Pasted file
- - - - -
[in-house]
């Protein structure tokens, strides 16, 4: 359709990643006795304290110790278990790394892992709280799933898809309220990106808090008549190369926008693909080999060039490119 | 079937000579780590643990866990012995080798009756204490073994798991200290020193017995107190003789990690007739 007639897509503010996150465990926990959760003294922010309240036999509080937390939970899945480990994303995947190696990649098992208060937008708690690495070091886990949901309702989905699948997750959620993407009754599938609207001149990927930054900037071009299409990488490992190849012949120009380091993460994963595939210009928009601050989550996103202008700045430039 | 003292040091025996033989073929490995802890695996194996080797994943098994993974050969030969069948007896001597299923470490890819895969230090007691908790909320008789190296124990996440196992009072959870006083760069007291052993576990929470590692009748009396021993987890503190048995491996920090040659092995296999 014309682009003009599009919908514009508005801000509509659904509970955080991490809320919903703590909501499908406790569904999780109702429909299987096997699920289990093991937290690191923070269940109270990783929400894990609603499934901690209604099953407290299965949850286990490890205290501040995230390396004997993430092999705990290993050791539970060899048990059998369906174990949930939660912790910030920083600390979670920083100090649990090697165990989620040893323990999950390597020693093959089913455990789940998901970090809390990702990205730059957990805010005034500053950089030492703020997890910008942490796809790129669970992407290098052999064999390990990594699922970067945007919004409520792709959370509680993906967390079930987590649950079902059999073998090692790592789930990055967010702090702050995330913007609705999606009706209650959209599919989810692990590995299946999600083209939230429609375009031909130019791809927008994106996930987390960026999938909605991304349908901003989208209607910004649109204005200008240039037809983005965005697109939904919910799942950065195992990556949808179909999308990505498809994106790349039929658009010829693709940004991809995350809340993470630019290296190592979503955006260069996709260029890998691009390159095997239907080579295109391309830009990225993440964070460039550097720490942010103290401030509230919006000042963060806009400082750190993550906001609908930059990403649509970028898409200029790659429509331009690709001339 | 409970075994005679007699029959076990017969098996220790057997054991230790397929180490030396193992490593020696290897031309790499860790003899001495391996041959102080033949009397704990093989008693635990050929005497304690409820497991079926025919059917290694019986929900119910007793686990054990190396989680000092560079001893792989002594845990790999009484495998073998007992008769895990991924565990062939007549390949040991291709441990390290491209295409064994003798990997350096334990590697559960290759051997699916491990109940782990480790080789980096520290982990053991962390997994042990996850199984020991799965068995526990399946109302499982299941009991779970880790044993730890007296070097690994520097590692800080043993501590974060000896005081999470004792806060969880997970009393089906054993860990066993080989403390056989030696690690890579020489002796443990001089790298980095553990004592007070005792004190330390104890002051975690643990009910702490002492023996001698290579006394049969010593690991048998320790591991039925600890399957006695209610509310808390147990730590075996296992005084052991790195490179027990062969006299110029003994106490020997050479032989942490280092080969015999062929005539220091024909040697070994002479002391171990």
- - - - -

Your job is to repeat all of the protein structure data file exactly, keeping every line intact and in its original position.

[in-house]
């Protein structure tokens, strides 16, 4: 359709990643006795304290110790278990790394892992709280799933898809309220990106808090008549190369926008693909080999060039490119 | 079937000579780590643990866990012995080798009756204490073994798991200290020193017995107190003789990690007739 007639897509503010996150465990926990959760003294922010309240036999509080937390939970899945480990994303995947190696990649098992208060937008708690690495070091886990949901309702989905699948997750959620993407009754599938609207001149990927930054900037071009299409990488490992190849012949120009380091993460994963595939210009928009601050989550996103202008700045430039 | 003292040091025996033989073929490995802890695996194996080797994943098994993974050969030969069948007896001597299923470490890819895969230090007691908790909320008789190296124990996440196992009072959870006083760069007291052993576990929470590692009748009396021993987890503190048995491996920090040659092995296999 014309682009003009599009919908514009508005801000509509659904509970955080991490809320919903703590909501499908406790569904999780109702429909299987096997699920289990093991937290690191923070269940109270990783929400894990609603499934901690209604099953407290299965949850286990490890205290501040995230390396004997993430092999705990290993050791539970060899048990059998369906174990949930939660912790910030920083600390979670920083100090649990090697165990989620040893323990999950390597020693093959089913455990789940998901970090809390990702990205730059957990805010005034500053950089030492703020997890910008942490796809790129669970992407290098052999064999390990990594699922970067945007919004409520792709959370509680993906967390079930987590649950079902059999073998090692790592789930990055967010702090702050995330913007609705999606009706209650959209599919989810692990590995299946999600083209939230429609375009031909130019791809927008994106996930987390960026999938909605991304349908901003989208209607910004649109204005200008240039037809983005965005697109939904919910799942950065195992990556949808179909999308990505498809994106790349039929658009010829693709940004991809995350809340993470630019290296190592979503955006260069996709260029890998691009390159095997239907080579295109391309830009990225993440964070460039550097720490942010103290401030509230919006000042963060806009400082750190993550906001609908930059990403649509970028898409200029790659429509331009690709001339 | 409970075994005679007699029959076990017969098996220790057997054991230790397929180490030396193992490593020696290897031309790499860790003899001495391996041959102080033949009397704990093989008693635990050929005497304690409820497991079926025919059917290694019986929900119910007793686990054990190396989680000092560079001893792989002594845990790999009484495998073998007992008769895990991924565990062939007549390949040991291709441990390290491209295409064994003798990997350096334990590697559960290759051997699916491990109940782990480790080789980096520290982990053991962390997994042990996850199984020991799965068995526990399946109302499982299941009991779970880790044993730890007296070097690994520097590692800080043993501590974060000896005081999470004792806060969880997970009393089906054993860990066993080989403390056989030696690690890579020489002796443990001089790298980095553990004592007070005792004190330390104890002051975690643990009910702490002492023996001698290579006394049969010593690991048998320790591991039925600890399957006695209610509310808390147990730590075996296992005084052991790195490179027990062969006299110029003994106490020997050479032989942490280092080969015999062929005539220091024909040697070994002479002391171990």